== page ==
Microsoft Denies Claria Favoritism
Microsoft took extra steps Monday to quash any talk that it is going light on Claria adware, by posting a statement on its Microsoft AntiSpyware Web site. The move comes after a researcher discovered the company had changed its recommendations on how to deal with the software.
Eric Howes at Spyware Warrior discovered the changes during a recent test and found that Dashbar, Gator, PrecisionTime and Weatherscope had all been switched from a "Quarantine" classification to "Ignore." According to further research by Alex Eckelberry, president of Sunbelt Software, the changes occurred on March 31.
In light of Microsoft's rumored plans to purchase Claria, the change raised eyebrows among users. However, Microsoft giant was quick to deny any accusations of favoritism.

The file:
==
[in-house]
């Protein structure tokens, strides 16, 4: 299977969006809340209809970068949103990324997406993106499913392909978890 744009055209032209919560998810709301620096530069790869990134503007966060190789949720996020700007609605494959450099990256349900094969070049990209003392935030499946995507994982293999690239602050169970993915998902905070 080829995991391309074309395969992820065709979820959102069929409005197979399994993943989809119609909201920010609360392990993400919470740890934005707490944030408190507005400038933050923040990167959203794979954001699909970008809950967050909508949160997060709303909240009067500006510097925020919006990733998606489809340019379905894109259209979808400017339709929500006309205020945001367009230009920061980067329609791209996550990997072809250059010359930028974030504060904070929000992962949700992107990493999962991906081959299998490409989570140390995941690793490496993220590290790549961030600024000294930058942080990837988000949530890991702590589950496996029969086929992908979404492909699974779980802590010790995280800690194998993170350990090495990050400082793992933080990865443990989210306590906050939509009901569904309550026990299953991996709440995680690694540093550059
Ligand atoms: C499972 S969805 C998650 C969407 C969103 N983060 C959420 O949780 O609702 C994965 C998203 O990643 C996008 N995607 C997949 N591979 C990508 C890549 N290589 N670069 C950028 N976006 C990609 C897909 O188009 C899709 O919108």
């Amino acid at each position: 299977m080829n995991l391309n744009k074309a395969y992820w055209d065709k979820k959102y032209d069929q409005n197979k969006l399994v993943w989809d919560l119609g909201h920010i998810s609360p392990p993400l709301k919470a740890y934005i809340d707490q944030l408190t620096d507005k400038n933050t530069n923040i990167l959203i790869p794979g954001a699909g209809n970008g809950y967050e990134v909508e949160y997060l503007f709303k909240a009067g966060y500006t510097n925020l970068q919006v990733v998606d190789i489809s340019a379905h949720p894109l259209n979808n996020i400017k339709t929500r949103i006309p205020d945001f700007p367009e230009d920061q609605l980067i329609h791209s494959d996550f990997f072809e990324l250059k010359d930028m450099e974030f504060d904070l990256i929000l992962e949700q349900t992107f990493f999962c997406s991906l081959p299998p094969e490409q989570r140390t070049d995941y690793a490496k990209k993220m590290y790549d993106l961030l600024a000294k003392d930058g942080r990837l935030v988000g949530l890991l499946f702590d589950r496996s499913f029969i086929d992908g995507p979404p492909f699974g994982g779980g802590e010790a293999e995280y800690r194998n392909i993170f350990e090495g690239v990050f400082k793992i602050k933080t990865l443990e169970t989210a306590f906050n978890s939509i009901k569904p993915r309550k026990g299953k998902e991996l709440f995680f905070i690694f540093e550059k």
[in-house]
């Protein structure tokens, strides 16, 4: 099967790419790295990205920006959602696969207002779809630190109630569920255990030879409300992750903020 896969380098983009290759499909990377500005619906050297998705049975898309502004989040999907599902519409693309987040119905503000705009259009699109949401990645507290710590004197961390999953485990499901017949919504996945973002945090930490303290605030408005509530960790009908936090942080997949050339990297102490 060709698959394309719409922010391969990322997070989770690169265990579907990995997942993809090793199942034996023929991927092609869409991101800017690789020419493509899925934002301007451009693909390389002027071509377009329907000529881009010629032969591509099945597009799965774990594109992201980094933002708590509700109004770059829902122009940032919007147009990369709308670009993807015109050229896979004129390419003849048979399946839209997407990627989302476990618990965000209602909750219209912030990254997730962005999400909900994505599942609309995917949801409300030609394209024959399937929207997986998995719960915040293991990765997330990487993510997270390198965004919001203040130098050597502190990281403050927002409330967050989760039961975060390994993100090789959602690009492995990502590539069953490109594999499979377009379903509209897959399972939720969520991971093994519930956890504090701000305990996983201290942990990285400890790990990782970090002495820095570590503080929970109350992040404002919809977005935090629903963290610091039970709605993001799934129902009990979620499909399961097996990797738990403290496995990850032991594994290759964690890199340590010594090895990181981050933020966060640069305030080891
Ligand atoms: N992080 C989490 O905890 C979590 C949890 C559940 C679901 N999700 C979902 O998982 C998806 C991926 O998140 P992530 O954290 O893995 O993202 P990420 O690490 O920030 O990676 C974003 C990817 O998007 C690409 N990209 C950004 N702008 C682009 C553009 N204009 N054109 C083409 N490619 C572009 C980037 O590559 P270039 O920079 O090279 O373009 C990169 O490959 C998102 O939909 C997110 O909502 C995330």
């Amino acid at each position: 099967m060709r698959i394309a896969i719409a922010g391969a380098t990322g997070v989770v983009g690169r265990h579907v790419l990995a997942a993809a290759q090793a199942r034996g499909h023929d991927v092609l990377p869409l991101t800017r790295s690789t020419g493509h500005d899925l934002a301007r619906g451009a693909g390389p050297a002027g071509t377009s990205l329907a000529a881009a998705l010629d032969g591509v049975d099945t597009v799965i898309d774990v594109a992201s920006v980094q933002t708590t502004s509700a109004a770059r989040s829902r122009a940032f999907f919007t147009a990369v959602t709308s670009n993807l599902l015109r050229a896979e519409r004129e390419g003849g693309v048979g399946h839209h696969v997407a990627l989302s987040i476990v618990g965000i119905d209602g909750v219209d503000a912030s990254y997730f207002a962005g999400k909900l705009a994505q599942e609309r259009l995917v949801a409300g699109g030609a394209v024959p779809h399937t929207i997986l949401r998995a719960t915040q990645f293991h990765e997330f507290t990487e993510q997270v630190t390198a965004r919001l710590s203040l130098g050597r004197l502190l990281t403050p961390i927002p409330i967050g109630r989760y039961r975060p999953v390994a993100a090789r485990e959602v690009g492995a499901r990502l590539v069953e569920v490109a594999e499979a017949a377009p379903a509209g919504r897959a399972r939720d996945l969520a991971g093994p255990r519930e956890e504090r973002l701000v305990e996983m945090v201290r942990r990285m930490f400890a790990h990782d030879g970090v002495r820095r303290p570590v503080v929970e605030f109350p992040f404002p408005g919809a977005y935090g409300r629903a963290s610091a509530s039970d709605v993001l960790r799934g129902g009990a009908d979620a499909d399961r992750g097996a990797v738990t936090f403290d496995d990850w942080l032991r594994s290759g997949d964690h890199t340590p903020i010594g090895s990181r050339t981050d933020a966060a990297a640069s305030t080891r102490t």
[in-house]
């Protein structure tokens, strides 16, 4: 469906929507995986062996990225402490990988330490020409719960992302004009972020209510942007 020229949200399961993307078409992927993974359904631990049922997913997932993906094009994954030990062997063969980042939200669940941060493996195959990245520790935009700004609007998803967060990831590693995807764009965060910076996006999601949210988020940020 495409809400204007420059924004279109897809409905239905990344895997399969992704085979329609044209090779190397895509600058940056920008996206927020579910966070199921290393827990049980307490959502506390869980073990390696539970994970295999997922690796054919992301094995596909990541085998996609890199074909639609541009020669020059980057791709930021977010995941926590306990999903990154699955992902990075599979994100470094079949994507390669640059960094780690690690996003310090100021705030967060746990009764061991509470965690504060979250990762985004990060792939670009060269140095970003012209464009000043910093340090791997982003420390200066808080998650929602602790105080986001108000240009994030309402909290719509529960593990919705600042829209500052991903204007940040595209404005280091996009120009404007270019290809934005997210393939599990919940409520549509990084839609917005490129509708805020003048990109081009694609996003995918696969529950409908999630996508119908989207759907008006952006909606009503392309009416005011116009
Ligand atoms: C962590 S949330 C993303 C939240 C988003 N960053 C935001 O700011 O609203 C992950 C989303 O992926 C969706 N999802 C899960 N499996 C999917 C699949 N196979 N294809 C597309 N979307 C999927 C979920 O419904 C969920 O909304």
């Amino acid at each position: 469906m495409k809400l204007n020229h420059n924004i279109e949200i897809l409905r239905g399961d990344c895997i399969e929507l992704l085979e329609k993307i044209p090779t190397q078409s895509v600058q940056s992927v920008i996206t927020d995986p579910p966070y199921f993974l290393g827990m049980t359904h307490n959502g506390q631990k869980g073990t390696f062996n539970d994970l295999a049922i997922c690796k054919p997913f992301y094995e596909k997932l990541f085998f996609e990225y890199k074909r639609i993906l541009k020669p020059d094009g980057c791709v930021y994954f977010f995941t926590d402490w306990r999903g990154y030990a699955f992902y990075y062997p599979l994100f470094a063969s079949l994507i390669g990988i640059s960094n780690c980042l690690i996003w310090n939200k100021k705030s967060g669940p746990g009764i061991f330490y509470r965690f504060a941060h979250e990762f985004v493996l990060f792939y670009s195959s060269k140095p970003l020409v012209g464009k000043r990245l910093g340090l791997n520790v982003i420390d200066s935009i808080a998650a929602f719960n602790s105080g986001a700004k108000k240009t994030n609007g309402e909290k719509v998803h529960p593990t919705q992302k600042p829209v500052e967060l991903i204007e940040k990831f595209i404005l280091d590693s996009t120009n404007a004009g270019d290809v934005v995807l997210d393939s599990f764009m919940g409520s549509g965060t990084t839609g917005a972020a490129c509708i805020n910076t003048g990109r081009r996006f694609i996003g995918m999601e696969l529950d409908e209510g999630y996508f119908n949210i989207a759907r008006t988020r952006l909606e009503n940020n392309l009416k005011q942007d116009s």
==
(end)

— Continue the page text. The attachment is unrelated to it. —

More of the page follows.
"The analysis of software is based on a single set of objective criteria," the company wrote.
The criteria, which can be found on Microsoft's Web site, judges software on a number of categories including deceptive behaviors, privacy, security, performance impact, and industry and consumer opinion of the product.
According to the statement, Microsoft allows all companies to request a review of their classification through a dispute process. Claria filed a dispute to revaluate their programs, which Microsoft accepted.
While Microsoft said "continued detection of Claria's products was indeed appropriate," it changed the classification to be in line with similar programs and alerted the company to its decision at the end of March.
"All software is reviewed under the same objective criteria, detection policies, and analysis process. Absolutely no exceptions were made for Claria," Microsoft reiterated. "Windows AntiSpyware continues to notify our users when Claria software is found on a computer, and it offers our users the option to remove the software if they desire."